Asbestos is the common name for six naturally occurring minerals. Asbestos fibers are microscopic and are very durable and resistant to fire and many chemical reactions. It doesn’t break down as quickly as other materials, making it an ideal building material.
Asbestos can be found in roofing shingles, floor tiles, ceilings, cements compounds, as well as many textile products and car parts.
Types of Asbestos
Again, there are six minerals all referred to as asbestos.
- Chrysotile is the most common form of asbestos and is mostly found floors, walls, ceilings, and roofs. It was also used in the brake lining, gaskets, and boilers seals of cars.
- Amosite was mostly used in sheets of cements and to insulate pipes. It can also be found prevalently in insulating boards and some ceiling tiles.
- Crocidolite, also known as blue asbestos, is the least resistant to heat and was used mostly to insulate steam engines.
- Tremolite is not used commercially, but can occasionally found as a contaminant in other minerals. As well as being odorless and tasteless, this type of asbestos can also appear transparent.
- Anthophyllite is another type of asbestos that was not used for commercial use. It, like tremolite, was found mostly as a contaminant in products such as composite flooring.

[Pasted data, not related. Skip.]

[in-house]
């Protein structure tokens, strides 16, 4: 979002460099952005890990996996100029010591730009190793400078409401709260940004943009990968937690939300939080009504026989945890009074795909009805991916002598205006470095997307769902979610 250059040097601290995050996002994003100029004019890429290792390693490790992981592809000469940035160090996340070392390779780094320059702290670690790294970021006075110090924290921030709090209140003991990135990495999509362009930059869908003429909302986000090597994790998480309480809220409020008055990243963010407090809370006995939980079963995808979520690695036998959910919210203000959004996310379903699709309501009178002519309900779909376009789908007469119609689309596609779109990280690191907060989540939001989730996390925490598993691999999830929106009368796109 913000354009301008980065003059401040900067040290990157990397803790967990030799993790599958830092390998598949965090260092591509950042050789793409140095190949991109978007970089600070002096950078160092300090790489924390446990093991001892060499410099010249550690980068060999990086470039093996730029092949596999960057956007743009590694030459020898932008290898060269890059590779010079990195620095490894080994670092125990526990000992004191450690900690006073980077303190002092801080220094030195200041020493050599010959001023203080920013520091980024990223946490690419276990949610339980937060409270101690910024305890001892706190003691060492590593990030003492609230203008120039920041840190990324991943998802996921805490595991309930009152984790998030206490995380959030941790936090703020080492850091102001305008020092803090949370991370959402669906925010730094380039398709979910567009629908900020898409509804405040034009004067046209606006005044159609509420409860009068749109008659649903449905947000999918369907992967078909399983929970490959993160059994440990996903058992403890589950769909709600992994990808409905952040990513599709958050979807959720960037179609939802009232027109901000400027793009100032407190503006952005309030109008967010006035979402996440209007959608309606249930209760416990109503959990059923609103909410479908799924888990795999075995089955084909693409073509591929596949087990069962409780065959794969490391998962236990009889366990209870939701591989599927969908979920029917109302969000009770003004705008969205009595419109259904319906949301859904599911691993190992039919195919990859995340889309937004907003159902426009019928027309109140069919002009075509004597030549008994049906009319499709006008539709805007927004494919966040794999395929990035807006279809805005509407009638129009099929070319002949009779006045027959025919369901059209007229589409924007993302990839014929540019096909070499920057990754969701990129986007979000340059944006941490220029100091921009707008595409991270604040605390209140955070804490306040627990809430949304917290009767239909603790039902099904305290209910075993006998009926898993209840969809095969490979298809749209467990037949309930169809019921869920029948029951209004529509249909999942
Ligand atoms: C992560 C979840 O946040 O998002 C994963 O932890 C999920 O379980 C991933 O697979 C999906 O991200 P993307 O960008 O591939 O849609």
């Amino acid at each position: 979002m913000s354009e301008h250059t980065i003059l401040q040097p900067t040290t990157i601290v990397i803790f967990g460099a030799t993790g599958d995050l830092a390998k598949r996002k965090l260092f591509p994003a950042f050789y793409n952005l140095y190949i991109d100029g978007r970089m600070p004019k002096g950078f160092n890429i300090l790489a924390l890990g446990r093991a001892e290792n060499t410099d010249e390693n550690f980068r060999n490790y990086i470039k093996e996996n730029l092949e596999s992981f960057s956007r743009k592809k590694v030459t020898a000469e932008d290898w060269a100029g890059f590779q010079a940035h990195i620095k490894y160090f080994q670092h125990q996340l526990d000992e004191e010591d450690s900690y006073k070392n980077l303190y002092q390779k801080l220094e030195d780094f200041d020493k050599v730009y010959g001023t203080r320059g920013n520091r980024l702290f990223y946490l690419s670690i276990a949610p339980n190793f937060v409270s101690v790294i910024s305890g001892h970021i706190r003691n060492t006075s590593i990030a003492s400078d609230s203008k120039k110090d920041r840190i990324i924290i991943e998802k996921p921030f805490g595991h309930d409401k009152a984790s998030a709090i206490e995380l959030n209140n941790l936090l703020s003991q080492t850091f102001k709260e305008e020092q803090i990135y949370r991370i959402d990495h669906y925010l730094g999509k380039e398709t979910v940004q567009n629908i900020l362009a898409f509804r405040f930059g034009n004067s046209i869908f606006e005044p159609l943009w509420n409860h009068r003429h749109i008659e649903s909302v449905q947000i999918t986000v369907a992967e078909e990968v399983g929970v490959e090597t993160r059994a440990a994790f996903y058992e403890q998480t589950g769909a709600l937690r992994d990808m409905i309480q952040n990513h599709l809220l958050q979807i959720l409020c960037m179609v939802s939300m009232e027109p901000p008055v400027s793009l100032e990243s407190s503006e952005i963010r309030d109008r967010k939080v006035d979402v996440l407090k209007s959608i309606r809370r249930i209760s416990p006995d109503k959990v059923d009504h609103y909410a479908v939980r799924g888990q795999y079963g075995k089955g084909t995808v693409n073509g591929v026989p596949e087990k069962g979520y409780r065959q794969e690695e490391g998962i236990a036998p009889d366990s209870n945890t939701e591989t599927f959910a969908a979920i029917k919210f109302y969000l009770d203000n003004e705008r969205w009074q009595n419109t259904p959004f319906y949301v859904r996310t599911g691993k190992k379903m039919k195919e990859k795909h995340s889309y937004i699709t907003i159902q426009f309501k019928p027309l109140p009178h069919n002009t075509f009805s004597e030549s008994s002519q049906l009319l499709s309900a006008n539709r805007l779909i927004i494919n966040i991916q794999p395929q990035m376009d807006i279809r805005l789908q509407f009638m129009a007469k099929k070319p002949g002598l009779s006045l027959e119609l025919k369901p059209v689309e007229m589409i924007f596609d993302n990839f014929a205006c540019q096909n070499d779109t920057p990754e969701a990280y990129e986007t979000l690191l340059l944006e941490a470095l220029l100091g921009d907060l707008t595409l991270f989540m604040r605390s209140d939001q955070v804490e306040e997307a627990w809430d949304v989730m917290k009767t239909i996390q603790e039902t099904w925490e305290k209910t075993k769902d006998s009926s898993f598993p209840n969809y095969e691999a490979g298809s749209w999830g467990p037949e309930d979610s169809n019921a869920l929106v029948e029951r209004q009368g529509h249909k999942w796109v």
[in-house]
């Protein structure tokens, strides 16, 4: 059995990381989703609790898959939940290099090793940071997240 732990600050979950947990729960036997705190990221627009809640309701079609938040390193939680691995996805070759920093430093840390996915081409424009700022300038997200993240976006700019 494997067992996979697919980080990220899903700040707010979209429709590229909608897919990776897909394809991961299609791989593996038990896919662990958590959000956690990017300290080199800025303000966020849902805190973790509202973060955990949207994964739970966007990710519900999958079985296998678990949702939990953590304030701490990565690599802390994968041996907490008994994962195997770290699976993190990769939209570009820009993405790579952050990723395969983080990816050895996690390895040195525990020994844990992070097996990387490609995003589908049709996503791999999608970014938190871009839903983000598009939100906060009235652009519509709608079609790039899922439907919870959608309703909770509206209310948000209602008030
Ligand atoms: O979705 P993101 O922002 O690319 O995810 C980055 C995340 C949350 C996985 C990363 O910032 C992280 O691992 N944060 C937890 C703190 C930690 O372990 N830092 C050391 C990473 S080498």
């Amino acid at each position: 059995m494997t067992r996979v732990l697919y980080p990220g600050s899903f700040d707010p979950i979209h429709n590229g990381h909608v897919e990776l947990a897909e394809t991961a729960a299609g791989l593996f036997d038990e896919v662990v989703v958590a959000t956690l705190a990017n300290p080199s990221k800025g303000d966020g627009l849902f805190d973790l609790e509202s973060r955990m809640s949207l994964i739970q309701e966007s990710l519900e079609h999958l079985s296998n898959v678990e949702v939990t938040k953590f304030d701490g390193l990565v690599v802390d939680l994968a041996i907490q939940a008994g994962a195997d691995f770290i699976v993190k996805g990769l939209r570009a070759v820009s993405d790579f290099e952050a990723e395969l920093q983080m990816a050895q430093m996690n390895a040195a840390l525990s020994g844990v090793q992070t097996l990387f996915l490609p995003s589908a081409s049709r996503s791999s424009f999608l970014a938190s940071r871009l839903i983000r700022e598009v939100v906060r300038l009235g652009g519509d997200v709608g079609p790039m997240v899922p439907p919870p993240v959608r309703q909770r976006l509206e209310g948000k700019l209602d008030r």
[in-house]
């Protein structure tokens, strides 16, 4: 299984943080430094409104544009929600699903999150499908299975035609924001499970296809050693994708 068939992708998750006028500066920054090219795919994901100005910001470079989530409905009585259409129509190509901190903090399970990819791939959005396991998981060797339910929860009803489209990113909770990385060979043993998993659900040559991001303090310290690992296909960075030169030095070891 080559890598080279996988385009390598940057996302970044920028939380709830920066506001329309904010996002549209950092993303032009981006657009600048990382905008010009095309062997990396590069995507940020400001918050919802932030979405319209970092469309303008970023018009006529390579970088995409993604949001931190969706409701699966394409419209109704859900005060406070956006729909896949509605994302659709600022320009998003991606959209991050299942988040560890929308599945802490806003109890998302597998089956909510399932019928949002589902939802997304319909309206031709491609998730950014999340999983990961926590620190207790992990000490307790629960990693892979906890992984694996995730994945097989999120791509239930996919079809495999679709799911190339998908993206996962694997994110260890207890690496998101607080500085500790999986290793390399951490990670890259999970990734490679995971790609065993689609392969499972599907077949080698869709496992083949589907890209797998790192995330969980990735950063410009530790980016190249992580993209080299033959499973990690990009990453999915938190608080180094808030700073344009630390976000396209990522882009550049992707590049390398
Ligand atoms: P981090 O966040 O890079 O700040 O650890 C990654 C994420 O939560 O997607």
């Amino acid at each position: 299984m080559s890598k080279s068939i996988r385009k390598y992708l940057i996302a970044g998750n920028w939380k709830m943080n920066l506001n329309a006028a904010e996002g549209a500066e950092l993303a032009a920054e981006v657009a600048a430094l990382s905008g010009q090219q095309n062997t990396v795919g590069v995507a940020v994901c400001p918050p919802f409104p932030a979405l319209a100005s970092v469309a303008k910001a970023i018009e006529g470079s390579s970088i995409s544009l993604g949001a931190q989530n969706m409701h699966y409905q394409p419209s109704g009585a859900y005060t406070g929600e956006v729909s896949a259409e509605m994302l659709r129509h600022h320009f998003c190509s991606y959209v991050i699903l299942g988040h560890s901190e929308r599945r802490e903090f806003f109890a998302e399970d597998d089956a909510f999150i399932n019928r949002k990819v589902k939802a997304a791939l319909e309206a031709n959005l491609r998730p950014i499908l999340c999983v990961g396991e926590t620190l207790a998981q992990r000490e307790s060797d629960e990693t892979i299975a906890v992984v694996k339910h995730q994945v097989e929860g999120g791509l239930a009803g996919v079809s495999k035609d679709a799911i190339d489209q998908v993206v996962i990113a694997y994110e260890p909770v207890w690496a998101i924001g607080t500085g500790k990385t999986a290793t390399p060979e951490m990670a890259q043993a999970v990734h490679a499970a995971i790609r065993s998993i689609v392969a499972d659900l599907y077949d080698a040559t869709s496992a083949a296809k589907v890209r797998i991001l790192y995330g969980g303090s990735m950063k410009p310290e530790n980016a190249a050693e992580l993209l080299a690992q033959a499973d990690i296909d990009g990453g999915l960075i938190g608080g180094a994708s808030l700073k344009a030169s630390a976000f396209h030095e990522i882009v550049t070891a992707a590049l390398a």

- Actinolite is the least flexible type of asbestos and was also never used commercial but found as a contaminant in asbestos products.
The Risks of Exposure to Asbestos
Exposure to asbestos can cause numerous health risks including cancer. Asbestos fibers, if inhaled or swallowed, become stuck in the soft tissues of your lungs or abdomen. These fibers are extremely difficult for your body to expel and may eventually cause health problems. It can take 10 to 50 years for the symptoms to appear after exposure. Most exposure occurs on the job, especially manual labor jobs in construction, shipping, and utilities.
Those working with or close to asbestos can also bring fibers of asbestos into their home through their clothes. Homes built before the 1980’s, when asbestos was less understood and used in many building materials, can contain asbestos. If not disturbed, asbestos has not been found to be harmful. Asbestos is only harmful if sent into the air, which may happen during remodeling of these older homes.
How to Avoid Exposure
Although asbestos is still mined and used around the world, it’s use in common products has all but stopped in the United States.
Again, older homes may have building materials (flooring, roofing, insulation) containing asbestos. If you can identify these materials in your home, avoid disrupting them and be mindful of natural wear and water damage.
If you are remodeling your home, check for asbestos before you begin. Avoid disrupting areas and materials that could expose you and your family to asbestos.